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Husum

Husum is the capital of the Kreis Nordfriesland in Schleswig-Holstein, Germany. The town was the birthplace of the novelist Theodor Storm, who coined the epithet "the grey town by the sea", it is the home of the annual international piano festival Raritäten der Klaviermusik founded in 1986. Husum was first mentioned as Husembro in 1252. Like most towns on the North Sea, Husum was always influenced by storm tides. In 1362 a disastrous storm tide, the "Grote Mandrenke" flooded the town and carved out the inland harbour. Before this date Husum was not situated directly on the coast; the people of the city took advantage of this opportunity and built a marketplace, which led to a great economic upturn. Between 1372 and 1398 the population of Husum grew and two villages, Oster-Husum and Wester-Husum, were founded; the name Husum is first mentioned in 1409. It is shown on the Carta Marina in the Frisian form of Husem. Husum is located on the North Sea by the Bay of Husum. Zentrum Nordhusum Porrenkoog Osterhusum, Osterhusumfeld Altstadt Norderschlag Dreimühlen Rödemis Fischersiedlung Neustadt Gewerbegebiet Schauendahl Kielsburg Rosenburg Schobüll Halebüll Hockensbüll Lund Being a tourist resort and the gateway to the North Frisian Islands, Husum offers many cultural features.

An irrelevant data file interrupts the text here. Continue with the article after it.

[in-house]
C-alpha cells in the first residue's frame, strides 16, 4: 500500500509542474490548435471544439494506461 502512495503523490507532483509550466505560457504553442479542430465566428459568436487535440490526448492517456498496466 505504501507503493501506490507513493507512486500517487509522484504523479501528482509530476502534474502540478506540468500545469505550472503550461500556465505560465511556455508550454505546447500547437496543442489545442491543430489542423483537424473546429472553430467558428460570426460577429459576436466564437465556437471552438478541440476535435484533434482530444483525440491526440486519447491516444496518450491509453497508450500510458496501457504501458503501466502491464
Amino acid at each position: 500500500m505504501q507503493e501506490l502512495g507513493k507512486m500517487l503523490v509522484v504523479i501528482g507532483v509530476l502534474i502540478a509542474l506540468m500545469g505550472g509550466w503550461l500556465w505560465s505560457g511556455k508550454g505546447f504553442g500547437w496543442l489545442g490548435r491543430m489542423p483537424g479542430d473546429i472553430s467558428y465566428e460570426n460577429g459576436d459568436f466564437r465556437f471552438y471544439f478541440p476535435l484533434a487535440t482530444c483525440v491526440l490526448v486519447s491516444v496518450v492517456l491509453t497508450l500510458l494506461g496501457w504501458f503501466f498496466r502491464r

This international festival of rare piano music, specialising in unknown classical piano music, was founded in 1986 by Peter Froundjian, takes place in the town's castle. The Theodor-Storm-Haus was the house of Theodor Storm, it is home to an exhibition about his works. The Schifffahrtsmuseum Nordfriesland shows ships from the Middle Ages to the present; the models on display give a good impression of life at sea. The Ostenfelder Bauernhaus is the oldest open-air museum in Germany. Marienkirche, collapsed 1807, re-erected 1833 The Schloss vor Husum, 1582, was a residence of the dukes of Holstein-Gottorp Old Town Hall, 1601 New Town Hall, 1988/1989 The Spielmannszug Rödemis is a famous marching band from the district of Rödemis. Husum is home of two football clubs, the Husumer SV and the Rödemisser SV. Husum Cricket Club is based at the Mikkelberg-Kunst-und-Cricket Center which has in the past hosted international women's cricket matches; the ground is located in nearby Hattstedt. Husum is twinned with: Husum station is located on the Westerland–Hamburg line, the Husum–Bad St. Peter-Ording line to the Eiderstedt peninsula and the Husum–Jübek line, which connects to the Neumünster–Flensburg line and Kiel.